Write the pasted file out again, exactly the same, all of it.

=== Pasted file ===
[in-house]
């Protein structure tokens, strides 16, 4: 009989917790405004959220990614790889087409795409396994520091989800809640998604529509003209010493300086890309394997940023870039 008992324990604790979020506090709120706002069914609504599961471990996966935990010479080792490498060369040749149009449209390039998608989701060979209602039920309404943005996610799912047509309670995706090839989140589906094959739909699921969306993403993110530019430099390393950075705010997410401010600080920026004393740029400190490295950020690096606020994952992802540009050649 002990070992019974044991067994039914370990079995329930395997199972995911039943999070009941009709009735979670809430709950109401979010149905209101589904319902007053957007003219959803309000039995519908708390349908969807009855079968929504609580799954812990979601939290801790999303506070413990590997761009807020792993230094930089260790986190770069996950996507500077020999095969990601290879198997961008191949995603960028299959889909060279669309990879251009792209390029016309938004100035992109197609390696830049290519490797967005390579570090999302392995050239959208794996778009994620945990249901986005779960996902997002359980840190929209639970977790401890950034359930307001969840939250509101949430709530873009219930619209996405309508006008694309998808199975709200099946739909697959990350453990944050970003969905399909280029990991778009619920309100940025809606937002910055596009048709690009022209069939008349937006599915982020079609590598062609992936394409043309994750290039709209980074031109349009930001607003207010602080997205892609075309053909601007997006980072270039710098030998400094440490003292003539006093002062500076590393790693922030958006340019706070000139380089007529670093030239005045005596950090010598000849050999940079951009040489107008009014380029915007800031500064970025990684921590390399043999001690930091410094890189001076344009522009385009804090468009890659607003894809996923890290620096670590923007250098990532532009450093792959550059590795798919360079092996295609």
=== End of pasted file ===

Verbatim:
[in-house]
């Protein structure tokens, strides 16, 4: 009989917790405004959220990614790889087409795409396994520091989800809640998604529509003209010493300086890309394997940023870039 008992324990604790979020506090709120706002069914609504599961471990996966935990010479080792490498060369040749149009449209390039998608989701060979209602039920309404943005996610799912047509309670995706090839989140589906094959739909699921969306993403993110530019430099390393950075705010997410401010600080920026004393740029400190490295950020690096606020994952992802540009050649 002990070992019974044991067994039914370990079995329930395997199972995911039943999070009941009709009735979670809430709950109401979010149905209101589904319902007053957007003219959803309000039995519908708390349908969807009855079968929504609580799954812990979601939290801790999303506070413990590997761009807020792993230094930089260790986190770069996950996507500077020999095969990601290879198997961008191949995603960028299959889909060279669309990879251009792209390029016309938004100035992109197609390696830049290519490797967005390579570090999302392995050239959208794996778009994620945990249901986005779960996902997002359980840190929209639970977790401890950034359930307001969840939250509101949430709530873009219930619209996405309508006008694309998808199975709200099946739909697959990350453990944050970003969905399909280029990991778009619920309100940025809606937002910055596009048709690009022209069939008349937006599915982020079609590598062609992936394409043309994750290039709209980074031109349009930001607003207010602080997205892609075309053909601007997006980072270039710098030998400094440490003292003539006093002062500076590393790693922030958006340019706070000139380089007529670093030239005045005596950090010598000849050999940079951009040489107008009014380029915007800031500064970025990684921590390399043999001690930091410094890189001076344009522009385009804090468009890659607003894809996923890290620096670590923007250098990532532009450093792959550059590795798919360079092996295609």